Force measurement kit


For force and pressure sensing, the Columbia Team obtained a demo kit from Tekscan.

More info can be found at

"These are single pad piezoresistive sensors a few mm in diameter ... with three wires trailing out of a mylar film ~10cm long or so. Two of these wires are used: they are passed through an op-amp to connect to an A/D converter. We'll be hooking them to an Arduino board, at first through whatever A/D converter is available.

For what it's worth, here's the TekScan pitch:

    •    Greater flexibility
    •    Superior linearity & accuracy (±3%)
    •    Expert technical guidance
    •    Wide range of forces
    •    Sensor output is not a function of loading area
    •    High temperature force measurements (up to 400ºF) available with High-Temp Model (HT201)
    •    Optional sensing area sizes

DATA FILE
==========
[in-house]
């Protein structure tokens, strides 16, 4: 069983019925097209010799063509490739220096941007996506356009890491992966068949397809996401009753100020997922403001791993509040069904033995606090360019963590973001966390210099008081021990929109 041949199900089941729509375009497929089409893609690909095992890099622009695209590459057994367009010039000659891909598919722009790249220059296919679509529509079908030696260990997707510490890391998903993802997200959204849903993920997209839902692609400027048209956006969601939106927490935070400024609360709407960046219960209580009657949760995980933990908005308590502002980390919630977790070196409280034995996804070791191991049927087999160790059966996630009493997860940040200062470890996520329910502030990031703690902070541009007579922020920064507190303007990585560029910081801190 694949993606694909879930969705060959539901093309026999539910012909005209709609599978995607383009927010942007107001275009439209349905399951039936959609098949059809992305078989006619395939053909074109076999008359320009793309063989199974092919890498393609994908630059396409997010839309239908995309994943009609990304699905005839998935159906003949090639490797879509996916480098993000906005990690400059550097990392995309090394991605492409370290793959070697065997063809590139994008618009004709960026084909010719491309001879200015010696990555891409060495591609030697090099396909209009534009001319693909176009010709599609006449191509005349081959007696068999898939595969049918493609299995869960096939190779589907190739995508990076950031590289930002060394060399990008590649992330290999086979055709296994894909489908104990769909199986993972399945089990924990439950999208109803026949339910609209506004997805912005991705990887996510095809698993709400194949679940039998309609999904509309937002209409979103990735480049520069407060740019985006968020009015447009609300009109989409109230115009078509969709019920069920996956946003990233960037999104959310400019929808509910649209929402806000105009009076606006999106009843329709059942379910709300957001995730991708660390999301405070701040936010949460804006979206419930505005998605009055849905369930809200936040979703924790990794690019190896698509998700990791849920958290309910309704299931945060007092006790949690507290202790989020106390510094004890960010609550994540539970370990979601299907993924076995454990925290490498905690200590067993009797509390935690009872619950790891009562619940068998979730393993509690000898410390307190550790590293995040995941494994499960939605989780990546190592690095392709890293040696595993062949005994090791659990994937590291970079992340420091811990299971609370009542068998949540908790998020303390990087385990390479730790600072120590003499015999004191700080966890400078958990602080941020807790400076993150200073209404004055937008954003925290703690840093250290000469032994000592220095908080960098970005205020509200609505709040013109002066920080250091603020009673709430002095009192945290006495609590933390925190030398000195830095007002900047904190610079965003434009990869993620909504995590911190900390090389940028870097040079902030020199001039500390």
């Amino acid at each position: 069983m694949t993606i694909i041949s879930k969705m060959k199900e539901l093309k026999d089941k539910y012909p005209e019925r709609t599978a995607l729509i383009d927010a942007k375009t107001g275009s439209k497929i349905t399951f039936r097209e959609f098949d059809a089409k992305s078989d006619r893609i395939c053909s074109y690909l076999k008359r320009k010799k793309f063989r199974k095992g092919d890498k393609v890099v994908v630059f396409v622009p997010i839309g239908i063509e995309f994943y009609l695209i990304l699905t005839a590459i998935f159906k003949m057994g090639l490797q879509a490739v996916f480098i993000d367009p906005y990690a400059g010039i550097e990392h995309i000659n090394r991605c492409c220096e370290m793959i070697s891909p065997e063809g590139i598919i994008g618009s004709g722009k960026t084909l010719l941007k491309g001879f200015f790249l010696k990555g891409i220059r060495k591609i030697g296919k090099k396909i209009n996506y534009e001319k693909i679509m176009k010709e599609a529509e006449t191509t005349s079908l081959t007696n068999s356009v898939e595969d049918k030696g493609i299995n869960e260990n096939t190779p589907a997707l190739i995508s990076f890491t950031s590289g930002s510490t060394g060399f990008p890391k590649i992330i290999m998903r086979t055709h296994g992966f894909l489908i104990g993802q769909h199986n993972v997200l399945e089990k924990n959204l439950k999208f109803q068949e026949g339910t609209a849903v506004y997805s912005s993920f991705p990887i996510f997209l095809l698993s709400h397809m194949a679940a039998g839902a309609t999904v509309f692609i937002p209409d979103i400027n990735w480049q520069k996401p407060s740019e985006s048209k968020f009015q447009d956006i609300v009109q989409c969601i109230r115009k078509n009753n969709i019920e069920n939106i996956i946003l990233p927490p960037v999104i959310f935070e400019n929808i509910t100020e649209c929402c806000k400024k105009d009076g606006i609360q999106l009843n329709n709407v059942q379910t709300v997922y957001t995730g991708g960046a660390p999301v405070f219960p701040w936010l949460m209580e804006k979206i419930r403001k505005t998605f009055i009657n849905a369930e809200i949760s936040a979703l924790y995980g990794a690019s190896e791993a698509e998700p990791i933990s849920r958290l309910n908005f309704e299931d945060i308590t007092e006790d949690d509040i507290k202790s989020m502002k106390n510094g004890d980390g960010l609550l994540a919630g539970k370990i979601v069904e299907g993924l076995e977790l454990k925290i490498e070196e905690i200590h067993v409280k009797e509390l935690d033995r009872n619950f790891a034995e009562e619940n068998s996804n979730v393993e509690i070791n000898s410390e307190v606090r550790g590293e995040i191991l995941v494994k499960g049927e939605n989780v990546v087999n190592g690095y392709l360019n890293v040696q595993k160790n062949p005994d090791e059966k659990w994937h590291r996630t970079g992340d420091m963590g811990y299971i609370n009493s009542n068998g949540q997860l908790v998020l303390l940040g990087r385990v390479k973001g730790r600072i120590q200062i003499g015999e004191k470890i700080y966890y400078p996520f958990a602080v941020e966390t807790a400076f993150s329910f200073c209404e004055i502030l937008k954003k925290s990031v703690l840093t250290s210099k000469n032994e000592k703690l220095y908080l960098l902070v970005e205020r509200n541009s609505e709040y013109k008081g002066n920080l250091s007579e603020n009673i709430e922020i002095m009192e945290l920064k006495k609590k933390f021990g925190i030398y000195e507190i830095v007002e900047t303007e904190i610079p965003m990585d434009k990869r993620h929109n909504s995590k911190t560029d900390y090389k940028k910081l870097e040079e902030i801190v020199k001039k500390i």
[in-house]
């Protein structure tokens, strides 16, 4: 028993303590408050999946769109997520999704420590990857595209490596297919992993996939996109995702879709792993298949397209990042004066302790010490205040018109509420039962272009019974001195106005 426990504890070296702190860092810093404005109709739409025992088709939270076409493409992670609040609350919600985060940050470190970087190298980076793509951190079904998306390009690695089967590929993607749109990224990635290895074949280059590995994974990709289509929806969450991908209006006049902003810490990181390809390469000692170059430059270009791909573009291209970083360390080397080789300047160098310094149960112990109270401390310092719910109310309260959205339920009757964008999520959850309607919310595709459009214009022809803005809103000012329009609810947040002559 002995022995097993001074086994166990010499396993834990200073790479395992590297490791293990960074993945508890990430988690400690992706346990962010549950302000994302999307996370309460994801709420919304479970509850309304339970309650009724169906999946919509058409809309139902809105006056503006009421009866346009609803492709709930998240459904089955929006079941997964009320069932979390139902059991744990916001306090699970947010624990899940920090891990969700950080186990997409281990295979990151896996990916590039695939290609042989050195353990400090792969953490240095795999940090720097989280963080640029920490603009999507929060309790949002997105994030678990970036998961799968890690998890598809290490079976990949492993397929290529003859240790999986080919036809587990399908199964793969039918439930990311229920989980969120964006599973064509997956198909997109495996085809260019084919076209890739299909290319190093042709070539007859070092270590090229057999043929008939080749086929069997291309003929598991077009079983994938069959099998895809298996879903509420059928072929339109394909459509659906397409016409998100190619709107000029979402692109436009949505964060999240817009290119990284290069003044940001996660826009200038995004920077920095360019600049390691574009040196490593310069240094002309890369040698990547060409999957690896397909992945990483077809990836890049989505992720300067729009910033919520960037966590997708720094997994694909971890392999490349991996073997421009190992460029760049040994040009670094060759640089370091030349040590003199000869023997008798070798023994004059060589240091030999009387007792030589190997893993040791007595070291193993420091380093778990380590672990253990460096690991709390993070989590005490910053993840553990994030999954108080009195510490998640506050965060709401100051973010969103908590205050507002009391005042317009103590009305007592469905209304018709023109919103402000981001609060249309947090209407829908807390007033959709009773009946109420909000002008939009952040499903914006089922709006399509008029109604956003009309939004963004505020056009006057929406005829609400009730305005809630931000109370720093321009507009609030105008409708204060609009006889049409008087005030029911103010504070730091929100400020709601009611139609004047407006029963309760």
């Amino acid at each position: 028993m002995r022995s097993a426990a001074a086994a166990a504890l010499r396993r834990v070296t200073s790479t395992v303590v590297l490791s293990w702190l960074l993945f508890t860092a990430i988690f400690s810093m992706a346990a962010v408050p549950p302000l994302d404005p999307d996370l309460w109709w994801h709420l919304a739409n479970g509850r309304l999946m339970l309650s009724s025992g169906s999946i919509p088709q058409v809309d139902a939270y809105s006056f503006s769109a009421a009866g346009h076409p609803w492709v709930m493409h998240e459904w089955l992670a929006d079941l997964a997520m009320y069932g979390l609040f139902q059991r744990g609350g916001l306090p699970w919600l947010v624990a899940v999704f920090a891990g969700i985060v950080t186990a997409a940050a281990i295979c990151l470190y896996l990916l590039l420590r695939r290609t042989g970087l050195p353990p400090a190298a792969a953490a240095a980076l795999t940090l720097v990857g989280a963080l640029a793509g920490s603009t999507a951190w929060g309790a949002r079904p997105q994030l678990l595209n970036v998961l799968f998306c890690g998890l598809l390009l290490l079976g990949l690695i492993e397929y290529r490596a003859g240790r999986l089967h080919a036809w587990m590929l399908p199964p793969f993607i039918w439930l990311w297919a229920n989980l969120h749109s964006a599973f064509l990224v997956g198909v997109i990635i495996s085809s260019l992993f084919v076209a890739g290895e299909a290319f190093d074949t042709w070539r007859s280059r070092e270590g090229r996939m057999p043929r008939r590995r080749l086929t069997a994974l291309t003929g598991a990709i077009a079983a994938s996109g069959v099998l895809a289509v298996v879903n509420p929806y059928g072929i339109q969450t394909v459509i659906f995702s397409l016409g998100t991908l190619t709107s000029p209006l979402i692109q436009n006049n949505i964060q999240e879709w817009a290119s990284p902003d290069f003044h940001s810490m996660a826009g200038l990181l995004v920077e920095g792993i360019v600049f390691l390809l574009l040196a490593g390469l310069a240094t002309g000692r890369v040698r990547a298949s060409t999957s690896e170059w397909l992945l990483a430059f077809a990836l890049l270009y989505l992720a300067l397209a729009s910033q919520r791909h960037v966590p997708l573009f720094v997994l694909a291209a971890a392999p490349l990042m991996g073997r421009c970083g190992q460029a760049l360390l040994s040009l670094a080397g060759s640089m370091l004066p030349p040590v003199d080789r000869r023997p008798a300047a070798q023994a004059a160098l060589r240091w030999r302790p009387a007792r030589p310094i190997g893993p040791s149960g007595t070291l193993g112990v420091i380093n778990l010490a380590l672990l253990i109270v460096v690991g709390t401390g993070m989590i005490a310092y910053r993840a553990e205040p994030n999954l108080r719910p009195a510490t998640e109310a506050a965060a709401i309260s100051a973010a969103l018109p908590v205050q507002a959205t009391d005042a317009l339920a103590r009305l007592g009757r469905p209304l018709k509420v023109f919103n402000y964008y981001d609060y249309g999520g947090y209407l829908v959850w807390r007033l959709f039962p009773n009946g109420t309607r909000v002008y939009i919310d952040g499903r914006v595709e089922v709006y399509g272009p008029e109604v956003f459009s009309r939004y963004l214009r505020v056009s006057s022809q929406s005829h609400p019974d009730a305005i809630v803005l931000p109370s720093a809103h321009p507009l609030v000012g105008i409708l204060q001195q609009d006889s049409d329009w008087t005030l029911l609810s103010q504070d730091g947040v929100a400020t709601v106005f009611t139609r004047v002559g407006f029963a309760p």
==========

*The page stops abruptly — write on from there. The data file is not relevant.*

•    Off-the-shelf availability for testing & prototyping   

Perhaps the most interesting point here is "[force measurement] not a function of load area", which needs to be true if force is to be measured not pressure.  If we can get a sensor element small enough (see TekScan pressure sensors) then single grains 2-4mm across, and with contact areas much smaller than that, should provide us with direct measurement of roughly normal forces acting on the wall or bed (depending on where we locate them) of the drum (or linear heap once built).  We can test this to some extent and will do.

In the near future we'd like to give a TekScan pressure array sensor a try - and this may be necessary simply to get a sensor elements small enough.  What's not clear to me right now is whether these is any qualitative difference between these piezoresistive sensor elements and the single element in a FlexiForce sensor.  Presumably not, and presumably "pressure" is only used for marketing purposes because the array of force measurements can be mapped into a continuous pressure field - the basis of TekScan's iScan system."

Colin Stark